Surprise Bill Obligations

By | January 25, 2018

NYS and other states have implemented regulations referred to as “Surprise Bill Regulations” to address a consumer demand for transparency as to healthcare providers participation in health plans. Simply put, providers, all providers, are required to post what health plans they are contracted with and participating, advise patients what their economic exposure is if they are not par with a patient’s plan, and refer to other providers also in a patient’s plan.

While it sounds like a lot of extra work it’s a good exercise, even if you were not required to do so. Post the plans in your office, post them on your website, and provide a written notice, for patient signature acknowledging the patient’s responsibly – economically, if you are out of network.

In reality its not that hard, and compliance should not be a material burden. You and your staff after all, should be well aware of the plans and products that you do participate with. If not, confirming which you are in, and which you are out. Getting clear the plans you par with will improve your receivables management.

You can simplify your referrals by assuring your usual labs and other ancillaries are par with the plans you par with as well. As for your referrals to other physicians, build yourself a matrix of your frequent referral receivers and the plans they claim on their websites that they par with. In doing so, you actually are meeting a contract obligiaotn of every health plan you par with, which has always required you to restrict your referrals to other par providers. Some payers have been terminating physicians that routinely refer to non-par physicians/providers as their prune their networks. So, think of this effort as self-protection of your participation.

As you check on the participation status of your usual receivers of referrals, don’t fall into the trap of accepting “we take all insurances”, or well take all your patients, and your patients will never be billed. This may mean that what that provider is doing, and this technique is rampant with non-par labs, is they will bill the insurance of the patient, even if they are not par, and then write off the balance of the bill not paid. While it may seem like they are doing your patient a favor, and making it easy to keep referring to them, they are setting you up to take the fall for referral to a non-participating provider. Data analytics of any payer will identify you as the source of these out-of-network referrals, which often come at extraordinary charges. For non-physicians that you refer to, labs, physician therapy, and the like, ask them for a list on their letterhead of the plans that they are contracted with – this is your get out of jail card if a payer take issue with your referrals.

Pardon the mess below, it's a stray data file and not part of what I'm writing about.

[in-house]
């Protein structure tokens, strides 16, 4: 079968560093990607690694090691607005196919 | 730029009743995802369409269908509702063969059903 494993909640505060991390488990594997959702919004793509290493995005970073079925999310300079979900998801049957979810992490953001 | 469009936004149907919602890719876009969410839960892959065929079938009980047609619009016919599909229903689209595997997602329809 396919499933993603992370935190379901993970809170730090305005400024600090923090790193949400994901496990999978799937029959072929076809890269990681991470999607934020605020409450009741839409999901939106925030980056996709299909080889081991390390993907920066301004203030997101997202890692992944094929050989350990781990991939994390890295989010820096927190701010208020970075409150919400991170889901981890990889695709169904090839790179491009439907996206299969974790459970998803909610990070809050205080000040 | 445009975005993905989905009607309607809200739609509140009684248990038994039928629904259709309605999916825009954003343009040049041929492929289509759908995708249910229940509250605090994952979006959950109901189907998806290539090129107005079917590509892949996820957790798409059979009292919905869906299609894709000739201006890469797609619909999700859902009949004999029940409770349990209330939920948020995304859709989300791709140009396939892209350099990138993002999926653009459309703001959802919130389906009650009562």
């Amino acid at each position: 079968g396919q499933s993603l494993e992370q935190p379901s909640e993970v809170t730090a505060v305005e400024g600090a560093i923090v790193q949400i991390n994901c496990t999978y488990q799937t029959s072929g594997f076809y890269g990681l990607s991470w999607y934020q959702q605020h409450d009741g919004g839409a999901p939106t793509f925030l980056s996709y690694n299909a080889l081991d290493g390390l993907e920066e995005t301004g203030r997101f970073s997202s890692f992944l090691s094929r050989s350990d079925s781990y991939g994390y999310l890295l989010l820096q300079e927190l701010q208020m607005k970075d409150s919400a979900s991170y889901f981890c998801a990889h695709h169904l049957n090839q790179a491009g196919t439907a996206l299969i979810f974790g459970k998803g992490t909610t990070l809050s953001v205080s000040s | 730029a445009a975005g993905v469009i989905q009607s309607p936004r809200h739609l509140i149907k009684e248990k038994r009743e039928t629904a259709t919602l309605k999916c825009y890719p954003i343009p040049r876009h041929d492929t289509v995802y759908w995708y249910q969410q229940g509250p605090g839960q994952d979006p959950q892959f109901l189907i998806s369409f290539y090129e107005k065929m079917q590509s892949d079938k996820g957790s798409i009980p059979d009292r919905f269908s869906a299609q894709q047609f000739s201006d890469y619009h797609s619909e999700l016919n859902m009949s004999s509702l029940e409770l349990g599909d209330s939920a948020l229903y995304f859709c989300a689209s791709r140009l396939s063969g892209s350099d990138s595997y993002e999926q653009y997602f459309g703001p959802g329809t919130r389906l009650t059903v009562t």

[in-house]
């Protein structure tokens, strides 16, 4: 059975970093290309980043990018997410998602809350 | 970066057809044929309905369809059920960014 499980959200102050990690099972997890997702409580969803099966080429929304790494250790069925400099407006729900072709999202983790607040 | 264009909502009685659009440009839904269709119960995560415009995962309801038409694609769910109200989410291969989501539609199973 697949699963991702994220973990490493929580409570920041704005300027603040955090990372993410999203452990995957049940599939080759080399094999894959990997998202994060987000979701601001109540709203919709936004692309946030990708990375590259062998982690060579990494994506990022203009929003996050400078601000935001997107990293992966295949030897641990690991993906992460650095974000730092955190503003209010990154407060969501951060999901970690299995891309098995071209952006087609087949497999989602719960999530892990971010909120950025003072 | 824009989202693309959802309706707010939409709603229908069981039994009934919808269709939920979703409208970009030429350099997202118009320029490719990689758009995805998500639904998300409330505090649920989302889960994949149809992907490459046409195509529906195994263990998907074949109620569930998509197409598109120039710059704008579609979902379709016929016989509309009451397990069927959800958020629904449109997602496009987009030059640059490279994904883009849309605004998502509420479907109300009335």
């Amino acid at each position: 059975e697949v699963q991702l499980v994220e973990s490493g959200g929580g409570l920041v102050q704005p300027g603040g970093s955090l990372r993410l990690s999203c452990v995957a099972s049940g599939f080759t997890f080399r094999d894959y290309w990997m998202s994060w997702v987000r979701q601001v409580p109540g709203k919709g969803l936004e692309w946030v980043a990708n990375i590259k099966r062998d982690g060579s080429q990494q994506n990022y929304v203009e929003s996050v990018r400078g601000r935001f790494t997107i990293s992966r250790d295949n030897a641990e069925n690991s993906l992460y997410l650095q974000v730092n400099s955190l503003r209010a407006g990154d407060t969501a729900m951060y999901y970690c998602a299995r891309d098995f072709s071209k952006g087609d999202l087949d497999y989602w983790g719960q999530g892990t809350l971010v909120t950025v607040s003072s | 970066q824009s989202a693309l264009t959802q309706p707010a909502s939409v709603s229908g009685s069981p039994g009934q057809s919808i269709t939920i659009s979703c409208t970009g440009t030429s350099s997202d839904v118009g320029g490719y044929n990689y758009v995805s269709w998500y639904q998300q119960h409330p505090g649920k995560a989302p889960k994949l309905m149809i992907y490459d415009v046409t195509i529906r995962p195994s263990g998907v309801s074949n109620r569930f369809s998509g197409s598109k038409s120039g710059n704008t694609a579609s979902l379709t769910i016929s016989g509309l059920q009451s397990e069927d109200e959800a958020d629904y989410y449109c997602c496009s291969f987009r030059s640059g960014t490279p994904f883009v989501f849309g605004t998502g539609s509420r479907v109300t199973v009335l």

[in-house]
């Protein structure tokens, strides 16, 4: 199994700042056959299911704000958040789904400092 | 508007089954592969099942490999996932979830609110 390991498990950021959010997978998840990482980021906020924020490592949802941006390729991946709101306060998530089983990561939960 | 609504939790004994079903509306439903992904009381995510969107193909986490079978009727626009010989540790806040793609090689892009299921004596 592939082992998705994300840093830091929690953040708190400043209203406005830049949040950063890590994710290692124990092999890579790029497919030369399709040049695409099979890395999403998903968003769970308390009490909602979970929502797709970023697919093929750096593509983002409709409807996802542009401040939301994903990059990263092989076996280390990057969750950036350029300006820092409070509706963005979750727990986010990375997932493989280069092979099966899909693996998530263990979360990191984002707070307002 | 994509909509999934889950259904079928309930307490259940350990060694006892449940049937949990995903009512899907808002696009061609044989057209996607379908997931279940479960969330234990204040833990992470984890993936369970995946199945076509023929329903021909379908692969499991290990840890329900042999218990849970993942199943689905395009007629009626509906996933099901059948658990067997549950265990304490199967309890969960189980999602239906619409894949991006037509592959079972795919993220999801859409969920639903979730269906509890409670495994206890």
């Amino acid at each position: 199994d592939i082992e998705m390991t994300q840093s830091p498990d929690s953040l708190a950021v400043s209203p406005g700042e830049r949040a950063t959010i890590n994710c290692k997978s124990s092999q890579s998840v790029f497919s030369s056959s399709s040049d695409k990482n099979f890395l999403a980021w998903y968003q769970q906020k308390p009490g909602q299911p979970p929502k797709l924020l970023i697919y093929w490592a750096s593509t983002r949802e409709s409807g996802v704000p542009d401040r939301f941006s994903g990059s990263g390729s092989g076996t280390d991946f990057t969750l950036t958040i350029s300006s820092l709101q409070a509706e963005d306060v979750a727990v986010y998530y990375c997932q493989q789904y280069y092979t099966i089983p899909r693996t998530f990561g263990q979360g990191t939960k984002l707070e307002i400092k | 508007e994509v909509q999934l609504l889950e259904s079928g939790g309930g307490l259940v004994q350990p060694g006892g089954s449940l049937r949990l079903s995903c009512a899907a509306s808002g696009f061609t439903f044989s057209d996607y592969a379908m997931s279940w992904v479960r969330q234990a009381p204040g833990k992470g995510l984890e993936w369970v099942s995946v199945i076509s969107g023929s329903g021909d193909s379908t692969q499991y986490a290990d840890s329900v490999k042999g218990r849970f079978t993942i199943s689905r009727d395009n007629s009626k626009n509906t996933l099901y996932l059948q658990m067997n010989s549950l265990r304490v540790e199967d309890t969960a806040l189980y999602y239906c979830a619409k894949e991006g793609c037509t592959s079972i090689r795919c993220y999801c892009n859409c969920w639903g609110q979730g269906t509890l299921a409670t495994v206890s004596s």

The entire exercise, keeping care within the patient’s plan network is good for the satisfaction of your patients. Nothing negatively impacts a patient’s relationship with a physician than a physician that puts them in economic harm’s way by referring them to a non-par physician exposing them to costs not covered by their insurance.

If you have to break a long-standing referral relationship because that provider is not par with the plans you participate with, you are doing so to protect your patients. Few physicians want to add hurt to illness by adding a financial burden on top of the burden of illness.

Author Bio:
Alex Tate has been part of the healthcare Industry for over 6 years. He has been writing and analyzing content pertaining to healthcare. His particular specialty is regarding his research and works regarding specialized EHR. Specifically Oncology EHR.  His belief in technology, compliance and cost reduction have opened new horizons for people in the health care industry.